Bluff City Law: The character-driven legal drama follows an elite Memphis law firm that specializes in controversial landmark civil rights cases. Jimmy Smits (L.A. Law) returns to NBC to star as a legendary lawyer. Caitlin McGee plays his daughter. The Universal TV drama is from writer Dean Georgaris (who also has The Baker and the Beauty at ABC) and David Janollari Entertainment. The project had been among the network’s buzziest dramas during development.
Perfect Harmony: Bradley Whitford stars in a single-camera comedy from Disney’s 20th TV as a former Princeton music professor who unexpectedly stumbles into choir practice at a small-town church. Speechlessveteran Lesley Lake Webster created the series, with Whitford and pilot director Jason Winer among the EPs.
Sunnyside: The single-camera comedy from executive producer Mike Schur (The Good Place) revolves around Garrett Shah (Kal Penn), a former New York city councilman who finds his calling when faced with immigrants in need of his help and in search of the American Dream. Matt Murray (Parks and Recreation) co-wrote the script alongside Penn. The series hails from Universal TV, Schur’s studio-based Fremulon and 3 Arts Entertainment.
Council of Dads: In the vein of the network’s hit This Is Us, the Universal TV drama from former Grey’s Anatomy showrunners Tony Phelan and Joan Rater centers on Scott (Tom Everett Scott), a father of four who’s diagnosed with cancer. He assembles some of his closest allies — best friend Anthony (Clive Standen), AA sponsor Larry (Michael O’Neil) and surgeon Oliver (J. August Richards), who’s also his wife’s (Sarah Wayne Callies) best friend — to be “back-up dads” for every stage of his family’s life. The show is based on a memoir by Bruce Feller.
Indebted: The lone multi-cam comedy among NBC’s four new half-hours, the Sony-produced series (formerly known as Uninsured) stars Adam Pally and Abby Elliott as parents ready to reclaim their lives now that their kids are growing up. Then his parents (Fran Drescher and Steven Weber) show up at their door, broke, and he feels obligated to take them in. Dan Levy (The Goldbergs) created the show and exec produces with Sony-based Doug Robinson.
The Kenan Show: Saturday Night Live Emmy winner Kenan Thompson stars as a father to two adorable girls while balancing his job and a father-in-law (Andy Garcia) who helps in the most inappropriate ways. Thompson will continue on at SNL, as the new show is being held for a midseason debut. Lorne Michaels and his Universal TV-based Broadway Video exec produces the single-camera comedy from writer Jackie Clarke (Superstore).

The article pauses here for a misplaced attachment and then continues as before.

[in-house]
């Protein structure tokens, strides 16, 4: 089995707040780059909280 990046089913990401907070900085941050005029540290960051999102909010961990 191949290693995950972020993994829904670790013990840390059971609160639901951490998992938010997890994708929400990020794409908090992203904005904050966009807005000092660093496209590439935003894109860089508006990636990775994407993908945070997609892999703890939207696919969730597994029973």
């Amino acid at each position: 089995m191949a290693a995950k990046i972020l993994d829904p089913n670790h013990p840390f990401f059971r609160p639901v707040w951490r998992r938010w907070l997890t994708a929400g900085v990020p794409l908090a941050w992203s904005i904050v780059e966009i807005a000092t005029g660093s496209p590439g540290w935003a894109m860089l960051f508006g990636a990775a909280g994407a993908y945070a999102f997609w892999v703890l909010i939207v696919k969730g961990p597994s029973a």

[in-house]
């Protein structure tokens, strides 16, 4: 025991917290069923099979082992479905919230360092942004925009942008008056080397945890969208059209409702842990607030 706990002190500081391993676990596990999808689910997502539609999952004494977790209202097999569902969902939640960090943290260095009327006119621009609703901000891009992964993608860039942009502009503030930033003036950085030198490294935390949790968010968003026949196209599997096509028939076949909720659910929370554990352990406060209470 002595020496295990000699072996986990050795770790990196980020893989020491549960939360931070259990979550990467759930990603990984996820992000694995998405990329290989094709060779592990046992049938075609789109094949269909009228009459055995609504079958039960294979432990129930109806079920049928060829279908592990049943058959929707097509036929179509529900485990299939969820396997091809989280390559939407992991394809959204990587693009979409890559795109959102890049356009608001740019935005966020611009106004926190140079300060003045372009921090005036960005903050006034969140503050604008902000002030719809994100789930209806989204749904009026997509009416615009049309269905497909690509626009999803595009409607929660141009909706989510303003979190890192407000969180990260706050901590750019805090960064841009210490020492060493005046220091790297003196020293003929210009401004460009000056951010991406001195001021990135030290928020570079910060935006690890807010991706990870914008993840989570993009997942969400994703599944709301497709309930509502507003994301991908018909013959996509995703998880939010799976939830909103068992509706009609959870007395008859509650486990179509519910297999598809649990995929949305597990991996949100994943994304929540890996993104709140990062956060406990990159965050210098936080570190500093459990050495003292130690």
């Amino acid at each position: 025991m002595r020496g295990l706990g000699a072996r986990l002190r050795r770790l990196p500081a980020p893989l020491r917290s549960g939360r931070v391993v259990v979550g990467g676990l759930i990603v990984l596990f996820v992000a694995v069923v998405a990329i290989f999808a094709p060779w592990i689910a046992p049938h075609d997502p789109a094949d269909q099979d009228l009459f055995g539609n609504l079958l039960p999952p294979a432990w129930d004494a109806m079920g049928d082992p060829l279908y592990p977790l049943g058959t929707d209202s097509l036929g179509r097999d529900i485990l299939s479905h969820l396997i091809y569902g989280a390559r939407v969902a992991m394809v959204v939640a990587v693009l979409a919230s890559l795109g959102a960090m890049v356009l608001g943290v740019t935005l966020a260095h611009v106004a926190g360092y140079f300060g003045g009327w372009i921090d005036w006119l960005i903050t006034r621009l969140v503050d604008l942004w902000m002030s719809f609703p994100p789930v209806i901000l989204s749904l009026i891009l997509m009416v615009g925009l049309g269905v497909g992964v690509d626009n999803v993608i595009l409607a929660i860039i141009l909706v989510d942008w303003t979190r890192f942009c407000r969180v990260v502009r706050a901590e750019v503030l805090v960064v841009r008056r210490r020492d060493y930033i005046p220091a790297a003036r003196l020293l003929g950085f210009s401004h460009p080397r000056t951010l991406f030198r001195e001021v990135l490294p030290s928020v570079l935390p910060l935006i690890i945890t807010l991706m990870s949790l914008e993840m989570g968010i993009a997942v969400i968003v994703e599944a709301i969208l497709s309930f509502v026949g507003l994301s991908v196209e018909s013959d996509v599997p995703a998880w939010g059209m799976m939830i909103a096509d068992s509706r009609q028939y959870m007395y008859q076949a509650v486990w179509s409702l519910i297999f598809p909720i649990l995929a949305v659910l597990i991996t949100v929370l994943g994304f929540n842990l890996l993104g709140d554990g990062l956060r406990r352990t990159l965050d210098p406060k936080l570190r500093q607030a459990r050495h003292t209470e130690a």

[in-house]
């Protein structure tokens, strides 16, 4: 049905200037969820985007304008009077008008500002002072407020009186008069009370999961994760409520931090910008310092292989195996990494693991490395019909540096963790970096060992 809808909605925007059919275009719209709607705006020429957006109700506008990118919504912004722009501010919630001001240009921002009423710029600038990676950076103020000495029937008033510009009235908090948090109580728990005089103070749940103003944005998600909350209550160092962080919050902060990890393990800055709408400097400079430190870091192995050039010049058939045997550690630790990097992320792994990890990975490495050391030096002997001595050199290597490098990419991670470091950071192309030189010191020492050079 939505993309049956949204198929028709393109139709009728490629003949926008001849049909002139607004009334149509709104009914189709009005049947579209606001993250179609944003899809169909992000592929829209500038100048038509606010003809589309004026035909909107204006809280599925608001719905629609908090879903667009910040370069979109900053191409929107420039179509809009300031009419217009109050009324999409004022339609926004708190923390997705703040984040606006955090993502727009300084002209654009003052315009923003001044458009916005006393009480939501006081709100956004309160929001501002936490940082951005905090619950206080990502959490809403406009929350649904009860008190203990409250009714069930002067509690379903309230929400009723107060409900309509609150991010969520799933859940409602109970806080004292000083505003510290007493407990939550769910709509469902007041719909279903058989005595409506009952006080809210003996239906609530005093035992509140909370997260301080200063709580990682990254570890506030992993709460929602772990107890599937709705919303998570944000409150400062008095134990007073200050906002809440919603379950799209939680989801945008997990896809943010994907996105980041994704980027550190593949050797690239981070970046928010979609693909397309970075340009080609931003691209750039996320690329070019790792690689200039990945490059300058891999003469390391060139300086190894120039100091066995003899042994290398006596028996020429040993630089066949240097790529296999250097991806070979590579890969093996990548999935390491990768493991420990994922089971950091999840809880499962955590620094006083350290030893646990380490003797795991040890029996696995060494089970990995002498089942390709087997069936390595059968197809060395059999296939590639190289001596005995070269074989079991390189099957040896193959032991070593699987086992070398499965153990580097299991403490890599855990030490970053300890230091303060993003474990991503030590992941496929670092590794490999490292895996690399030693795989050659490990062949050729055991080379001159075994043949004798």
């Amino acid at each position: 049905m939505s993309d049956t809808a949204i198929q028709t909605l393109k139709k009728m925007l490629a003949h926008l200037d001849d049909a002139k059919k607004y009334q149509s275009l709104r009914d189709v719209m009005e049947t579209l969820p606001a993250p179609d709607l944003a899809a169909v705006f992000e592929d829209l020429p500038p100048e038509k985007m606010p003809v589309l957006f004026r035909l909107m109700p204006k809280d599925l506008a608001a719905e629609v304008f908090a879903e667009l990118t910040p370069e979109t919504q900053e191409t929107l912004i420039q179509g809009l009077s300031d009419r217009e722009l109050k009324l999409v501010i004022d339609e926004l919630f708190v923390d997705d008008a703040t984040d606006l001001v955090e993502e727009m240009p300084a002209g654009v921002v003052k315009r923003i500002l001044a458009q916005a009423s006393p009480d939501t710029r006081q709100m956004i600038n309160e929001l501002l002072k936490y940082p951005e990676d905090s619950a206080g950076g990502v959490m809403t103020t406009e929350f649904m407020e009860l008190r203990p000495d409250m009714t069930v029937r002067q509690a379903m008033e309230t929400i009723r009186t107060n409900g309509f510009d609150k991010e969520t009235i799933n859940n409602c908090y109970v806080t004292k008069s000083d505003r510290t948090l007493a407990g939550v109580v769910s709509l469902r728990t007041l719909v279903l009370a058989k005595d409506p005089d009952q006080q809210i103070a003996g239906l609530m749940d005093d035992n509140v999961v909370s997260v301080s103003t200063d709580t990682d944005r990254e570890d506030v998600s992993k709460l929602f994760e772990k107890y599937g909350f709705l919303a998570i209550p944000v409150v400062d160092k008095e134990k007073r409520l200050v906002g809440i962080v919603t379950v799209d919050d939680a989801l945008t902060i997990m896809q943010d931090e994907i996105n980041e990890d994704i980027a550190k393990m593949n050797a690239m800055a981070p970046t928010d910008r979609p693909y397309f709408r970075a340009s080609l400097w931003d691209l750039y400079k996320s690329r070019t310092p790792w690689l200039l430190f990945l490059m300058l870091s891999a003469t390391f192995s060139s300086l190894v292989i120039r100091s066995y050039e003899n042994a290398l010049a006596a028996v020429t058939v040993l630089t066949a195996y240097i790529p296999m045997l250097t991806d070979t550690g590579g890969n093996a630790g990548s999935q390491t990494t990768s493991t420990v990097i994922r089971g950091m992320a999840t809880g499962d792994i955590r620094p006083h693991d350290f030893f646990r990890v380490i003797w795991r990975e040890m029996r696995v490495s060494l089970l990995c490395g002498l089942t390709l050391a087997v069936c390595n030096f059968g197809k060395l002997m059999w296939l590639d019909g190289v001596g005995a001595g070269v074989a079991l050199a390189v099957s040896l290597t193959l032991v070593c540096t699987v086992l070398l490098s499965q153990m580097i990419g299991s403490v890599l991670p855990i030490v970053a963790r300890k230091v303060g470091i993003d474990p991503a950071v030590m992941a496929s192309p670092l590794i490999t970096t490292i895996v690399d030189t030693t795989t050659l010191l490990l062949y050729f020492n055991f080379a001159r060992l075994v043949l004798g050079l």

Lincoln: Based on the bestselling Bone Collector book series, the drama — a co-production of Sony and Universal TV — stars Russell Hornsby (just off Fox’s canceled Proven Innocent) as Lincoln Rhyme, a criminologist seriously injured in his hunt for a serial killer. Arielle Kebbel plays the young beat cop who helps him hunt the killer while also taking on other high-profile cases. Justified veteran VJ Boyd and Mark Bianculli co-wrote the pilot, based on Jeffrey Deaver’s novels that also spawned a 1999 movie with Denzel Washington and Angelina Jolie.
Zoey’s Extraordinary Playlist: A musical drama from executive producer Paul Feig (Bridesmaids, A Simple Favor) and writer Austin Winsberg (Gossip Girl), the Lionsgate TV series is the first 2019-20 pickup from an outside studio for NBC. Jane Levy (Castle Rock) stars as a whip-smart coder in San Francisco who, after an unusual event, starts to hear people’s innermost wants and desires expressed through songs. After first questioning her sanity, she comes to realize this unwanted curse may actually be a great gift. Skylar Astin, Peter Gallagher, Alex Newell, John Clarence Stewart, Carmen Cusack and Mary Steenburgen also star.
All Rise: The legal drama from writer Greg Spottiswood (Frontier) follows the lives of judges, prosecutors and public defenders as they work with bailiffs, clerks and cops to get justice for the people of L.A. amid a flawed legal system. Simone Missick and Wilson Bethel star in the Warner Bros. TV and CBS TV Studios co-production.
Bob Hearts Abishola: The multicamera comedy from writers Chuck Lorre, Eddie Gorodetsky (Mike and Molly), Al Higgins and Gina Yashere stars Mike and Molly grad Billy Gardell as a middle-age businessman who falls for his nurse, a Nigerian immigrant. Folake Olowofoyeku and Christine Ebersole star in the Warner Bros. TV-produced comedy, which remained a front-runner for a series order all pilot season long after landing at CBS with a sizable penalty.